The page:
})
        .flatMap(chain::filter);
}

@Bean
public GlobalFilter customGlobalPostFilter() {
    return (exchange, chain) -> chain.filter(exchange)
        .then(Mono.just(exchange))
        .map(serverWebExchange -> {
          //adds header to response
          serverWebExchange.getResponse().getHeaders().set("CUSTOM-RESPONSE-HEADER",
              HttpStatus.OK.equals(serverWebExchange.getResponse().getStatusCode()) ? "It worked": "It did not work");
          return serverWebExchange;
        })
        .then();
}

18. Building a Simple Gateway by Using Spring MVC or Webflux

The following describes an alternative style gateway. None of the prior documentation applies to what follows.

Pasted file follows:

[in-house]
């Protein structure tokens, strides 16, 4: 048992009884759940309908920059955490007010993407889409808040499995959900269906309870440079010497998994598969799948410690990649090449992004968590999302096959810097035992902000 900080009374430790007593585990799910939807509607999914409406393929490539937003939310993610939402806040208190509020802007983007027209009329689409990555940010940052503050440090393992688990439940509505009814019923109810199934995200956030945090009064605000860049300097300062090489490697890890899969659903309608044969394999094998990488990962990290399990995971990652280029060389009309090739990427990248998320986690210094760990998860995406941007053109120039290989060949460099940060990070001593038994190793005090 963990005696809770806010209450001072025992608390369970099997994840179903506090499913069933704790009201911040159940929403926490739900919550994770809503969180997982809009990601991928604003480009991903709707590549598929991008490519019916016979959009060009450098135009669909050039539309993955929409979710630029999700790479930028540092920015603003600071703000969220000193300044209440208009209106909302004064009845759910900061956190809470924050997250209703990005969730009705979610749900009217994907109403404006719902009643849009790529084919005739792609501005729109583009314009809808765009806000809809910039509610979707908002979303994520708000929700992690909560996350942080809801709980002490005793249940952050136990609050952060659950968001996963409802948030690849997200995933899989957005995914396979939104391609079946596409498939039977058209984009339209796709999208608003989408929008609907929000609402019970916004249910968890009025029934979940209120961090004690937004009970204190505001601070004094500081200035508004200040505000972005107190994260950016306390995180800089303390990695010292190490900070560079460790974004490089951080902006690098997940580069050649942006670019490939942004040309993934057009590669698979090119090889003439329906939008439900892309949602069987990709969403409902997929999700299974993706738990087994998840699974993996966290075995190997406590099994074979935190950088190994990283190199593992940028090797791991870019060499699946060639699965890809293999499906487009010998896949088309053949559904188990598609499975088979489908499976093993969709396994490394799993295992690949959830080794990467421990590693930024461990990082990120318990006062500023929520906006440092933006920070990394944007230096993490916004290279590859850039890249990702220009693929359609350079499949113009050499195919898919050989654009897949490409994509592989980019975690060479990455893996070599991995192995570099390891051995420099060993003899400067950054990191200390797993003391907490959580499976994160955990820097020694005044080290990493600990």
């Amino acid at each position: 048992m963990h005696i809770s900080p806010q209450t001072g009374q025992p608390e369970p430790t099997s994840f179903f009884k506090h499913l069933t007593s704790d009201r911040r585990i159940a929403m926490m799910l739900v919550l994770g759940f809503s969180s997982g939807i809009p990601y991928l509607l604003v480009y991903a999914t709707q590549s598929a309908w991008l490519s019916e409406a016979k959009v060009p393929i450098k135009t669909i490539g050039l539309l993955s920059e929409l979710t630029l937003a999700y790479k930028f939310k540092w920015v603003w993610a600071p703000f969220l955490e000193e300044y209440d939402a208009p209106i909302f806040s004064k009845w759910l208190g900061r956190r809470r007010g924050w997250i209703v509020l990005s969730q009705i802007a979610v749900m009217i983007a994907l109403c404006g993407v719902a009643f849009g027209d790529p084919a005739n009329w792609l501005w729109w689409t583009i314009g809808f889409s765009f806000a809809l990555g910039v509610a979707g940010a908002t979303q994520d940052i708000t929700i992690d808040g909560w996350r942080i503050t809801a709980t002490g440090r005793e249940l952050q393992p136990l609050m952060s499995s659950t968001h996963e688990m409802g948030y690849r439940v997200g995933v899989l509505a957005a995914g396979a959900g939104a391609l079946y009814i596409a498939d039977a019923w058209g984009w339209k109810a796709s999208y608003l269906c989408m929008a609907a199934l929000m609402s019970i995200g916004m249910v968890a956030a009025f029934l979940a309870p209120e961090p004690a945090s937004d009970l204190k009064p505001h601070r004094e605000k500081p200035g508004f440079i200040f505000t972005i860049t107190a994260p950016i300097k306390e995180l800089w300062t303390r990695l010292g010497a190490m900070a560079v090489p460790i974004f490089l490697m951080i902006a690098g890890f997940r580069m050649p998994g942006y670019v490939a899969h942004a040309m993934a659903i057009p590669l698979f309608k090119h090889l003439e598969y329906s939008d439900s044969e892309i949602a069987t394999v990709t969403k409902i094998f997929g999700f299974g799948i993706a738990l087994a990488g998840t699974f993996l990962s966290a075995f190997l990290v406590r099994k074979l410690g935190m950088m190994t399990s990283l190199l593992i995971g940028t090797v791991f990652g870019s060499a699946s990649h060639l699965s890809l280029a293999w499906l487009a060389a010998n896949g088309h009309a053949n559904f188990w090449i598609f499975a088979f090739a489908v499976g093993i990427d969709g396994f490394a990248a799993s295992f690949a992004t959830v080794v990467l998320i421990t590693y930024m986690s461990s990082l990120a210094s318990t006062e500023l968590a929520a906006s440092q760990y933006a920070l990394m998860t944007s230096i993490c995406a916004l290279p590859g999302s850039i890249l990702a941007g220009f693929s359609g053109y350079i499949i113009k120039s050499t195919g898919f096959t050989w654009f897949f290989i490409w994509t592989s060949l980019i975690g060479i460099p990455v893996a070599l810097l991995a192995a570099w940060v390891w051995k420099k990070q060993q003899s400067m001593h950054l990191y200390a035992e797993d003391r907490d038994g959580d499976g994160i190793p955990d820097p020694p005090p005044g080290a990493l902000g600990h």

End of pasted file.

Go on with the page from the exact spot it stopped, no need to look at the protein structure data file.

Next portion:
Spring Cloud Gateway provides a utility object called ProxyExchange. You can use it inside a regular Spring web handler as a method parameter. It supports basic downstream HTTP exchanges through methods that mirror the HTTP verbs. With MVC, it also supports forwarding to a local handler through the forward() method. To use the ProxyExchange, include the right module in your classpath (either spring-cloud-gateway-mvc or spring-cloud-gateway-webflux).

The following MVC example proxies a request to /test downstream to a remote server:

@RestController
@SpringBootApplication
public class GatewaySampleApplication {

    @Value("${remote.home}")
    private URI home;

    @GetMapping("/test")
    public ResponseEntity<?> proxy(ProxyExchange<byte[]> proxy) throws Exception {
        return proxy.uri(home.toString() + "/image/png").get();
    }

}